Friday, March 23, 2007
Life doesn't get much better than this
Framing started for deck. This side of the cabin now has two windows and a door.
A 330 lb., 12 foot cabbage bark 6x6
A 7", 15 lb. chunk of cabbage bark
One of the guys who was working on the removal of the cage bases showed up at 7:00 am, ready for another day. The other guy was called back to his job driving a bulldozer, so the guy who came back brought his son. The two of them disappeared into the cage area of the property for the entire day, and when they were done two and a half cage rings had been removed over the course of the two work days. Twelve cages were removed by the zoo, so it looks like it will be a pretty big effort to get the other nine and a half cage bases out of the ground. It’s such hard work that we’re a little afraid that word will spread and nobody will want to come do it, but enough people need work that at least a few people should be willing to work like dogs for a few weeks.
Tom and Selwyn spent the entire day working on the deck and bathroom additions to the first cabin. They finished pouring the concrete bases for the poles, and started the frame for the deck. They need to let the cement dry over the weekend before they can put up the last support pole for the deck, and then they’ll be ready to finish the frame for that. Tom is planning to run into San Ignacio on Monday morning to order the rest of the lumber he needs for both additions. The lumber yard there offered to deliver the lumber – for a fee, of course – so we’re going to go that route. It will allow us to get all the lumber we need in one shot, rather than making multiple trips and then having to unload the truck.
Hardwood is heavy! In the US, we considered mahogany to be a hardwood. Here, mahogany is the soft wood used for interiors, and hardwoods are woods like sapodilla, cabbage bark, Santa Maria, and black poisonwood – which is very expensive because it is so hard and so beautiful. The true hardwoods don’t need to be treated for termites because they’re so hard the termites won’t even eat them, and hardwood lumber can last for literally thousands of years. In doing excavations of some of the Mayan ruins around here, archeologists have found sapodilla used as door lintels. It was built into the pyramids in the BC timeframe, and it’s still hard and supporting the structures. After a three-man effort to get the sapodilla twelve-foot 6x6 out of the back of the truck, Tom took a piece of waste and brought it into the camper to measure and weigh it. A 7” piece weighed about 15 pounds, so he figured that the twelve footer weighed about 330 pounds. That’s a lot of wood!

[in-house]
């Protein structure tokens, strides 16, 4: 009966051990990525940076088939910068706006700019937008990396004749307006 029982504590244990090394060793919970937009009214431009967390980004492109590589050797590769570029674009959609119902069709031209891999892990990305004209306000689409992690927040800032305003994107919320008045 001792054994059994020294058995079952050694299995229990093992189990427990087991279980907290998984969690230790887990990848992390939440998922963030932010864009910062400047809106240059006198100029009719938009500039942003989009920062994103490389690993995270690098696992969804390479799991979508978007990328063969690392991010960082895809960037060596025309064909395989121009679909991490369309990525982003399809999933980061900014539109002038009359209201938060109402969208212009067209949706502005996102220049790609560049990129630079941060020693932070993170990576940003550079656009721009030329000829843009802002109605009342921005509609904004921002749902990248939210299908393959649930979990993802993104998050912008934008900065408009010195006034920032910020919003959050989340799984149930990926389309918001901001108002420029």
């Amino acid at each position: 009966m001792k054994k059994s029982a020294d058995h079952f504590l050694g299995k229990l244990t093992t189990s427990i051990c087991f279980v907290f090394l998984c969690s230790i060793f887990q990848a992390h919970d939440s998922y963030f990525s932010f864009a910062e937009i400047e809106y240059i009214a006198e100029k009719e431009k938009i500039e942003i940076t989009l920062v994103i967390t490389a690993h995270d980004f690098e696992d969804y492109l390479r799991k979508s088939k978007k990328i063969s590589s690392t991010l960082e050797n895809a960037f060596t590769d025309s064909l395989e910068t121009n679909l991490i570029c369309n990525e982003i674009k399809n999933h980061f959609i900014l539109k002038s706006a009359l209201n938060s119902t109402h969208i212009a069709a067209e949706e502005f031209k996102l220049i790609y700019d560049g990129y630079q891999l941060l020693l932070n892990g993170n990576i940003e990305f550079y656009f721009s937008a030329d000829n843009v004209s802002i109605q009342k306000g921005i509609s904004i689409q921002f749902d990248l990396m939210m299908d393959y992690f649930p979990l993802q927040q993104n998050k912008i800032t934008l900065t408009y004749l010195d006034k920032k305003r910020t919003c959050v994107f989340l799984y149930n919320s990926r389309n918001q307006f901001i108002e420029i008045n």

I finally found tack that suits both Esmerelda and me better than my dressage saddle with the barely-tight small girth. Although the feed and tack store in Spanish Lookout doesn’t have any English tack, a rear girth for a Western saddle has fairly small buckles, and is the proper length to work with our endurance saddle. My jumping saddle rides a little low on her withers since she’s so thin, but the endurance saddle fits nicely, and although I expected the Western girth to rub since it isn’t at all contoured, I rode her with it on Thursday and it didn’t bother her. So, I caught her, groomed her, and tacked her up with no trouble at all; in just three days of riding and grooming, she’s become much more tractable and willing to cooperate.
Friday afternoon was exceptionally nice weather-wise, so I saddled up Esmerelda and asked Selwyn for advice on where to ride. He told me to take the feeder road that separates our two property parcels, go through the gate that blocks a neighbor’s farm, go through the corn field, and then up a path through the jungle to an overlook. I started out going past our neighbors’ houses, which are on the corner of our road and the feeder road. I had a large audience, partly because they’re all waiting to see what silly thing Tom and I are going to do next, and partly because nobody around here rides just for fun, and women don’t ride hardly at all, so a woman out on a horse just to have fun for a couple of hours is a notable event – although I’m sure they’ll get used to it with me sooner or later. I was very glad that Esmerelda is as small as she is because I had to get off to open the gate. Gates around here are made by winding vertical sticks, about 1 ½ to 2 inches in diameter, into three strands of barbed wire every two feet or so. This grid is then stretched from gate post to gate post and firmly secured at one end, with the opening end attached by loops at the top and bottom of the gate post to hold the last stick of the gate. For one woman holding a horse, getting the gate open and closed is a wrestling match. The barbed wire wants to roll up and tangle itself, the sticks get all mixed up, and getting the last stick in and out of the barbed wire loops at the top and bottom of the gate post is a task that might be easy with four hands, but it’s a little difficult with 1 ½ hands. And, I had to pay attention to keep both my parts and Esmerelda’s parts from getting tangled in the barbed wire. I was really glad I was wearing leather gloves!
We made it through the gate and set off through the jungle and up the hill to the overlook. I had one of those “I can’t believe this is my life” moments as I was riding through an especially thick and especially beautiful part of the jungle, with huge trees, cahoun palms of all different sizes, hanging vines, huge boulders and rock cliffs on one side, and singing birds. I walked along on Esmerelda with a goofy smile on my face thinking “This is my horse, and I rode from my house, and I’m in an incredibly beautiful environment only a mile from home. How much better can life get?” Of course the horse is a mountain pony and the house is a camper, but all in all life doesn’t get much better.